'Super-strength alcohol killing more homeless people than crack and heroin'
Published by Max Salsbury for 24dash.com in Central Government and also in Communities, Health, Housing, Regulation
Government moves to impose a minimum cost per unit of alcohol have been backed by a homelessness charity that has campaigned against super-strength drinks - which it claims kill more homeless people than crack and heroin.
Thames Reach, which runs street outreach services and a variety of supported housing projects in London, has urged the Government to increase the price of strong alcoholic drinks and has also called for drink companies to self-regulate.
The charity's chief executive, Jeremy Swain, pointed out that a 500ml can of Carlsberg Special Brew lager can currently be purchased for just over a pound, which under the minimum pricing proposal would rise to over two pounds. He added that a single can takes a drinker above the daily safe alcohol consumption limit recommended by the Department of Health.
Mr Swain said that one drinks supplier, Heineken, had ceased production of White Lightning, a super-strength cider, following a visit to one of the charity's homeless hostels.
The Coalition wants to impose minimum price of 45p per unit of alcohol.
Jeremy Swain said: “Thames Reach is backing the Government’s plans for minimum pricing as we believe this measure will help reduce the enormous damage to the health and well-being of vulnerable men and women with alcohol problems caused by the consumption of cheap, extremely strong, super-strength lager and cider.
“There is compelling evidence that drinking behaviour responds to changes in price and if strong super-strength alcohol increases in price we are convinced consumption of these damaging drinks will fall dramatically, leading to far fewer deaths, health problems and anti-social behaviour and offering greater opportunity for problem drinkers to stop drinking altogether. It is absurd and plainly wrong that some of the strongest lagers and ciders are currently also the cheapest.
The drinks industry has complained that the Government's 45p per unit limit plans will fail to resolve problem drinking while hitting the pockets of 'modest' consumers.
Mr Swain continued: “Super-strength drinks are currently killing more homeless people than crack cocaine and heroin, and at Thames Reach we’ve witnessed more than 50 deaths of people we support in the past three years. Minimum pricing will undoubtedly save lives.
“We regret that the drinks industry has not behaved responsibly, though we congratulate Heineken, an honourable exception, who stopped production of White Lightning, a highly damaging super-strength cider following a visit to one of our homeless hostels. Sadly, profit has usually been put before lives and it is inevitable that, if the drinks industry is unable to effectively regulate itself, then direction through minimum pricing has to be imposed to reduce the damage currently being caused to thousands of individuals.”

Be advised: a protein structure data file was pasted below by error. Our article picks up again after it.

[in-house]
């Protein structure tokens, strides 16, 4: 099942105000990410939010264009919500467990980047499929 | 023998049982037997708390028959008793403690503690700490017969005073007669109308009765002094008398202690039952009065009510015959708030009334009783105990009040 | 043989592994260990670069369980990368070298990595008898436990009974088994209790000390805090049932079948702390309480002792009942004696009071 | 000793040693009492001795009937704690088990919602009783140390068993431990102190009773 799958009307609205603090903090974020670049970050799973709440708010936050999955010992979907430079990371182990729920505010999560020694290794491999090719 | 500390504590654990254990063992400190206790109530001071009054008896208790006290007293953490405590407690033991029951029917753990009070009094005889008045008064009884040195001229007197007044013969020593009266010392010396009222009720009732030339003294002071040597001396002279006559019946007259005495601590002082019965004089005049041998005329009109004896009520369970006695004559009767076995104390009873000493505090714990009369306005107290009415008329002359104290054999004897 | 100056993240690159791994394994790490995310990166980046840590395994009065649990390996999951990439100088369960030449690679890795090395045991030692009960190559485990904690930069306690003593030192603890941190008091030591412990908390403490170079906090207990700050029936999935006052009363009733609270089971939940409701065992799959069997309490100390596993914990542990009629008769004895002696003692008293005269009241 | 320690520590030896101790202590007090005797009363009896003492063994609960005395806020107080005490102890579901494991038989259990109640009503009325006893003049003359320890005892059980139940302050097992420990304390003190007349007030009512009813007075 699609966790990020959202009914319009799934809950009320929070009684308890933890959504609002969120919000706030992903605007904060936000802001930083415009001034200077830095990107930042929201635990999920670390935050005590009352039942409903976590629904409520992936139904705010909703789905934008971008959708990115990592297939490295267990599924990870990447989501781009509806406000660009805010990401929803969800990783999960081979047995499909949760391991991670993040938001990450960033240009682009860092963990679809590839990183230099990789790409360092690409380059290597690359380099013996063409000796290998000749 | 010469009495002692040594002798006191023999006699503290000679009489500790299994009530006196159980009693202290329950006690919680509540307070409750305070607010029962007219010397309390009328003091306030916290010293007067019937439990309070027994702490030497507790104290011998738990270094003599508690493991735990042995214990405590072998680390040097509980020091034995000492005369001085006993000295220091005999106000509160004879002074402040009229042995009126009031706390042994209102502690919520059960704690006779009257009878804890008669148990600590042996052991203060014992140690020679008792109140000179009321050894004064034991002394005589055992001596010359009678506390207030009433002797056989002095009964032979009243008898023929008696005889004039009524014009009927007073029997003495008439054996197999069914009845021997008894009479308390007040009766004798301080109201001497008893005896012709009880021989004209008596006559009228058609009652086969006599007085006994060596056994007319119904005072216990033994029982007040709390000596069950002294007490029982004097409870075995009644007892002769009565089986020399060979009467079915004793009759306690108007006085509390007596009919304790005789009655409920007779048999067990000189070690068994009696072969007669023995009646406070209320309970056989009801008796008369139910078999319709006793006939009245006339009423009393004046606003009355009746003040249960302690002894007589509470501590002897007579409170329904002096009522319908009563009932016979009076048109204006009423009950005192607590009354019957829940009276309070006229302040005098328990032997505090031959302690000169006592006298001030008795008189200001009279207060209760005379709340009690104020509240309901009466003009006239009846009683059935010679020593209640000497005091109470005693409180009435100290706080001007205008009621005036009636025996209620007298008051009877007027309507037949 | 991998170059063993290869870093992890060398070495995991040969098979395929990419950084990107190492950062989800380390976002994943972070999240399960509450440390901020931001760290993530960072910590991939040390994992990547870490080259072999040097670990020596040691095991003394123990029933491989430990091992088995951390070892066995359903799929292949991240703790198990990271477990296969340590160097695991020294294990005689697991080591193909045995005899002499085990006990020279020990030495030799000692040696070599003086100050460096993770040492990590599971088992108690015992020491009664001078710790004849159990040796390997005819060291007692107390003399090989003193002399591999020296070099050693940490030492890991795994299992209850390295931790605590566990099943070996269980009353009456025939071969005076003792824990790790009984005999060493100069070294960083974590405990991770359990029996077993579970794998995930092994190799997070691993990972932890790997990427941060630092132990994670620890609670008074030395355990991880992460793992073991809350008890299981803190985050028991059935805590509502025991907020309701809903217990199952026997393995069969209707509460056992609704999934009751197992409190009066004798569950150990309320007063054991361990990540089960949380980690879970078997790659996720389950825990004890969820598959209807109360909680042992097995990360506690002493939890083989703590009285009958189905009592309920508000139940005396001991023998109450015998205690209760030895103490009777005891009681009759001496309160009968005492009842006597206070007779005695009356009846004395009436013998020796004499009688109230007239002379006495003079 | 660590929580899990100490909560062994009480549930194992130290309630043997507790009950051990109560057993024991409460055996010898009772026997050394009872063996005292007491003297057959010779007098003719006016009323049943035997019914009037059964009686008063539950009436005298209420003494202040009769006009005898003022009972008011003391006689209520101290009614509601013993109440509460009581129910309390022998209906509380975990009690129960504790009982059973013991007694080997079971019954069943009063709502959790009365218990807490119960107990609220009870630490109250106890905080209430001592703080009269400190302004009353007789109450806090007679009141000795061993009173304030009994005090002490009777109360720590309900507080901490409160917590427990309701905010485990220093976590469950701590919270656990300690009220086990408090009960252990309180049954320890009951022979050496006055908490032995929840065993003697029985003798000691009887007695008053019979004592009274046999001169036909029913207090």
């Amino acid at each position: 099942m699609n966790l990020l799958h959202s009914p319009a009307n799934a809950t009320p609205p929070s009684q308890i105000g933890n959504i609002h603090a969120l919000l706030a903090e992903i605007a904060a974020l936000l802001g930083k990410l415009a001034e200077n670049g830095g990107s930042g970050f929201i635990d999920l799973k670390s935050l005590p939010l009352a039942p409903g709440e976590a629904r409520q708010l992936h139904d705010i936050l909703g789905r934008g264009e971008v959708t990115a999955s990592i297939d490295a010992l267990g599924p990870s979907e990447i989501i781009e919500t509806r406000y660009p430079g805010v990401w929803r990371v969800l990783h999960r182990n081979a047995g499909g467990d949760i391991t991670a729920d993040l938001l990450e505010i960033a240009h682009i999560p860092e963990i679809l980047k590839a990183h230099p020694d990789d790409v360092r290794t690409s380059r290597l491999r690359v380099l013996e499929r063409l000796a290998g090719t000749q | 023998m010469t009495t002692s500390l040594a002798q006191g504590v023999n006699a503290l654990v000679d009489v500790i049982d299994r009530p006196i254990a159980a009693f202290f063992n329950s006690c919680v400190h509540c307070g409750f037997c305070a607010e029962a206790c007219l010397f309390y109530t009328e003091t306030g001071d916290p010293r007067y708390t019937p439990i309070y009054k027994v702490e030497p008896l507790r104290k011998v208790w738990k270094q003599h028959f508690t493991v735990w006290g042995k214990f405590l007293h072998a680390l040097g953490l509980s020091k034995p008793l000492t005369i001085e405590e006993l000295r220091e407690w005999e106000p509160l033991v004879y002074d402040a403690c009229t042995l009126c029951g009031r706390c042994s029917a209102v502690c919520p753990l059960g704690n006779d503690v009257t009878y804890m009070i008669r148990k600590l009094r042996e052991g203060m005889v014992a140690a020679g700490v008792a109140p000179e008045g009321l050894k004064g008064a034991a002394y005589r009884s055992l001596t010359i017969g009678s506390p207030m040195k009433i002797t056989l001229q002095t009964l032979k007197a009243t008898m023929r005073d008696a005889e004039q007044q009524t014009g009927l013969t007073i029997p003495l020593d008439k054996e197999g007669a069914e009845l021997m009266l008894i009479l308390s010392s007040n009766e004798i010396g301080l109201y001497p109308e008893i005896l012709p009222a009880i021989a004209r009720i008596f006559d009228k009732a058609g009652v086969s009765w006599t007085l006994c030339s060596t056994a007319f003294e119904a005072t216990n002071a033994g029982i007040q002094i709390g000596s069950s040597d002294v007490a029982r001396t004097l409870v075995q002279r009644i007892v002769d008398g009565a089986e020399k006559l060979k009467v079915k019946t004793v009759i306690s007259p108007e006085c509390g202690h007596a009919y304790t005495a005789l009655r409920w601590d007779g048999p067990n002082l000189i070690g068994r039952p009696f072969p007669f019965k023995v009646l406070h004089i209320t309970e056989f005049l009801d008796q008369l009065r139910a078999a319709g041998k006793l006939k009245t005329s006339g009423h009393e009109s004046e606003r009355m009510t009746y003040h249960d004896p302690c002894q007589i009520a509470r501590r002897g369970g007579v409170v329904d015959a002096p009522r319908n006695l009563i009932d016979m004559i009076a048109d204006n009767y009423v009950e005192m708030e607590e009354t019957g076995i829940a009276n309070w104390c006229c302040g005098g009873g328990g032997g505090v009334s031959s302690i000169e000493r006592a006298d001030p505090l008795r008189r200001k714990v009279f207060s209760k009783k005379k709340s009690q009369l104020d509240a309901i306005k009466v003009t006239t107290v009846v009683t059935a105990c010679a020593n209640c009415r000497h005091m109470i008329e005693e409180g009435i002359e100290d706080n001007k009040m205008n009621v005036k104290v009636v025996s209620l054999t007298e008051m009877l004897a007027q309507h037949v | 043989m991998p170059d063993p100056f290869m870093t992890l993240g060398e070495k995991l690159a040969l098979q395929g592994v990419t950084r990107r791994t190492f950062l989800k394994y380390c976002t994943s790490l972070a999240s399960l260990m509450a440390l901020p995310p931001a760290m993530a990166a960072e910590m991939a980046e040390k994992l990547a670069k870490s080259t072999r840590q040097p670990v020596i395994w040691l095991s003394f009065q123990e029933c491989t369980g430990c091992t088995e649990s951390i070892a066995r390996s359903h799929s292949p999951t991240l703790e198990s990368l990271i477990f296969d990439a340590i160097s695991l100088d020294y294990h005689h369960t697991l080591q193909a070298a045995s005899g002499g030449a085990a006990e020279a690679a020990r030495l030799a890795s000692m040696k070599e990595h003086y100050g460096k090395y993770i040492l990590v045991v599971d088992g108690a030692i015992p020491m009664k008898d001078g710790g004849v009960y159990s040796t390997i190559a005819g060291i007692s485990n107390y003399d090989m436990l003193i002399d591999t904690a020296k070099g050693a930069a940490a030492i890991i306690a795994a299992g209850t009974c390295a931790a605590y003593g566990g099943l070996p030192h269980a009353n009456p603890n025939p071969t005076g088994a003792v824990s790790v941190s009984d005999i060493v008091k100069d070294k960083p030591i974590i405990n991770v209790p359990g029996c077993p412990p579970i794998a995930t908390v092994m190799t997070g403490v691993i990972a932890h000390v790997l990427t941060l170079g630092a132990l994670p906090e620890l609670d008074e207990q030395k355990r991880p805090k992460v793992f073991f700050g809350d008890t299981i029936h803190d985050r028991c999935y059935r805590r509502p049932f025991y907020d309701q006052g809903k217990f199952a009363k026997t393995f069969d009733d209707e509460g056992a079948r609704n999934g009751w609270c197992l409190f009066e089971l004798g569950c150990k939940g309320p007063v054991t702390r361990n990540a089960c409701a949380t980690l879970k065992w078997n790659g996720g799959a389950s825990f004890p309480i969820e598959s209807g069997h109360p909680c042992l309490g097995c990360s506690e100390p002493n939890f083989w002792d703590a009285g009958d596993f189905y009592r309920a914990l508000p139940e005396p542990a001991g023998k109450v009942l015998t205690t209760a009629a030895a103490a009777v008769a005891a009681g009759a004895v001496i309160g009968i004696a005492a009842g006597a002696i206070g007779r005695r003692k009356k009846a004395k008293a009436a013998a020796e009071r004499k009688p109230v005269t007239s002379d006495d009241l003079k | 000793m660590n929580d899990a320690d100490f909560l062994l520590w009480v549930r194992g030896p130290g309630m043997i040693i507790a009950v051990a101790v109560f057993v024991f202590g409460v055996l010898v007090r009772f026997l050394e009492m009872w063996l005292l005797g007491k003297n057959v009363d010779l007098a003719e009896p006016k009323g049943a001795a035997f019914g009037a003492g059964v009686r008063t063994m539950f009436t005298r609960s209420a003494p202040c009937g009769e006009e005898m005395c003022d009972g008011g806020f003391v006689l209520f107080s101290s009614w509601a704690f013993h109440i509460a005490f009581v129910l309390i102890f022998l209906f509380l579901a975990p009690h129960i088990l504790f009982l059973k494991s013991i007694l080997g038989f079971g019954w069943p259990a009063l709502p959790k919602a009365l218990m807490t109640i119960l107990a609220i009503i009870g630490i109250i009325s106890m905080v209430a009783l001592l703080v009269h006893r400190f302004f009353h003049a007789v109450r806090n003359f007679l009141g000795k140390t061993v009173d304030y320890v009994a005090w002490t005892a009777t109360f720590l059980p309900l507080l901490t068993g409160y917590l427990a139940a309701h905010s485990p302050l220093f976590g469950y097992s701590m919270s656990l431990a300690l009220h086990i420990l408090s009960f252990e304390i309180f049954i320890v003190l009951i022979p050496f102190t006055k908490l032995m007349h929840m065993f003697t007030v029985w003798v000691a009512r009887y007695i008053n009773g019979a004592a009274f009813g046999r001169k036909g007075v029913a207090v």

Councillor Mehboob Khan, Chairman of the Local Government Association's Safer and Stronger Communities Board, said: "Today's announcement of the long-overdue consultation on a minimum price for alcohol marks an important step forward in plans to tackle binge drinking in England. Local authorities, retailers, the police and the NHS are already working hard to address the damaging impacts of problem drinking and a minimum price could make a valuable contribution. However, a minimum price alone is not the solution.
"We would also like to see drinks manufacturers and retailers working more closely with the Government's new approach to alcohol by bringing an end to irresponsible special promotions and the sale of high strength, low price drinks. Careful consideration must be given to the effect of such measures on responsible drinkers and the night-time economy, but by working together with industry we can encourage a change in attitude towards alcohol and help improve public health across the country.
"Issues such as the number of pubs, bars and off-licences in certain areas and the impact of particular problem venues vary from one town to the next and cannot be dealt with through national policies on simply restricting the availability of cheap booze. To effectively tackle the health problems, violence, vandalism and general public nuisance caused by alcohol abuse we need to have the flexibility to address problems at a local level.
"Government needs to act quickly on its commitment to the local setting of licensing fees, enabling councils to enforce effective penalties on the few irresponsible clubs, pubs and off-licences that fail to protect the community from the impact of excessive drinking."
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